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Dungeons and Dragons, Fifth Edition

The first thing you remember is the sun. Or you're fairly certain of that, at least. In the deep slumbers that follow your more troubled days, you feel like you can almost remember these things, though they occurred before memories were any concrete thing. 

As your egg tooth pierced the shell of your calcified prison, and your snout emerged through the breach, you felt its warmth before your eyes were even clear of the debris to see it. You knew brightness, you knew panic and survival instinct, you felt the need to hit sand and seek shelter before predators you did not yet have names for could notice you. And then, as your face followed suit in to the open air, you saw it. 

Riding high and bright at the crown of its arc, it was the most beautiful thing you had ever seen; an observation that was not to be diminished by the fact that it was also the only thing you had ever seen. You wondered, as you learned more about survival and the ways of nature, if you had not almost imprinted on it somehow. 

Your parents had come in to view then, old and proud. Scratching and cracking noises all around you heralded the arrival of brothers and sisters, rolling and flailing on to the bright, hot beach. Panic subsided. There were no predators. Only parents. Only clan. Only the stone ring of the enclosure your father had built, and the open sky and sun above.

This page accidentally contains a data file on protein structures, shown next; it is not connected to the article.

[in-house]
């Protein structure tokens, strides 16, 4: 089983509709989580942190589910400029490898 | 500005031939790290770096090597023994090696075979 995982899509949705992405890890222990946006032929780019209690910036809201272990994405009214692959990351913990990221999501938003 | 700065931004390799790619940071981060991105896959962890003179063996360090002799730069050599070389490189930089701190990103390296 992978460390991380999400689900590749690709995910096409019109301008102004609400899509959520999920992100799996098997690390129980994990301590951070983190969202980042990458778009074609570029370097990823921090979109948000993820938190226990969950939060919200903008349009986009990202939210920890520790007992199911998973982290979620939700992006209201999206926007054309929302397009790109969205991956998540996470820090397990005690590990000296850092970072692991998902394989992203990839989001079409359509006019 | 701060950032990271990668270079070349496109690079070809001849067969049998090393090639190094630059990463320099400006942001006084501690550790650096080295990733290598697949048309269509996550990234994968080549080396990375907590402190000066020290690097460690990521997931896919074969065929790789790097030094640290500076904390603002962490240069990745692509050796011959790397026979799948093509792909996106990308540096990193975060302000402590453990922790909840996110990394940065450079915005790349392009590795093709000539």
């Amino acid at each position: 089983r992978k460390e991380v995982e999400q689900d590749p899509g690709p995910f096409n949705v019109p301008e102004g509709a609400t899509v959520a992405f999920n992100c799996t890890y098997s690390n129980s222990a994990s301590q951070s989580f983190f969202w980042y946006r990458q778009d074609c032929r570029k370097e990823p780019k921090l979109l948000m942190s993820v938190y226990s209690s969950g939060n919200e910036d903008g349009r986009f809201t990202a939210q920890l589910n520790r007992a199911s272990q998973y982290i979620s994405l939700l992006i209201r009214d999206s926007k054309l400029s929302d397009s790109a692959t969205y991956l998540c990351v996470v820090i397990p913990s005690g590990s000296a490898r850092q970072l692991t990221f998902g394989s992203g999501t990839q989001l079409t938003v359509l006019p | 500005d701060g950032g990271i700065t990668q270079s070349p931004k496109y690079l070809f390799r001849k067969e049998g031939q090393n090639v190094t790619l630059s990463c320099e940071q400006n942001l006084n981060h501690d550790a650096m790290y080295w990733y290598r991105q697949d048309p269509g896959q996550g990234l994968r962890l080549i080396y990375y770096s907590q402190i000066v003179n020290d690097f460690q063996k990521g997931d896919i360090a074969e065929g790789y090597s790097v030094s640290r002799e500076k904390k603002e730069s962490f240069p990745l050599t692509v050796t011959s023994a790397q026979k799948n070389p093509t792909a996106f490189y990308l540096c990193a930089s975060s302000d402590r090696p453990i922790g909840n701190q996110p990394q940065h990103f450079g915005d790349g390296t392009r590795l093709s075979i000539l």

Escaping your egg was simply the first of many adventures.

You spent the first year of your life learning all you could from your kith and kin on those shores. You had siblings who wandered afield faster than you did. You had some that met unfortunate ends, though not many, for the Tortle moot you all lived near protected their own. But in the end, you were the last to leave. Your mother, predeceased by your father by two full seasons, returned to the earth, and while you felt a great affection for the other clans occupying their own compounds up and down the beach, your own now seemed no different than your egg, and no less ready to be escaped from.

You set off then, carrying as many of your family's heirlooms on your person as you could. You had no particular direction, other than an inclination to keep the ocean at your back, or the sunrise, once the ocean had faded from view, to ensure that whatever you discovered, it would absolutely be new. Your parents had made mention of a town on a bay if you kept the sea to your right, but had cautioned you to never go there, for your kind was only welcomed as food. Or so they had heard, having been told the same by their own parents, and never choosing to tempt fate. 

Over weeks of struggle, you crossed through dense jungles dotted with sinister ruins, and spent a not insignificant amount of time within your shell as fearsome cats and feral lizard people attempted to figure out how to eat you. You emerged into fetid marshes, some corrupted twist on your beloved home waters, where confused midges and mosquitoes bounced harmlessly off of shell and thick, leathery skin. After many sleepless nights beneath a starless miasma, and a few unsettling moments where you believed your own weight might descend you in to the murk and mire forever, you pressed onward, filthy but undeterred, in to green, rolling valleys.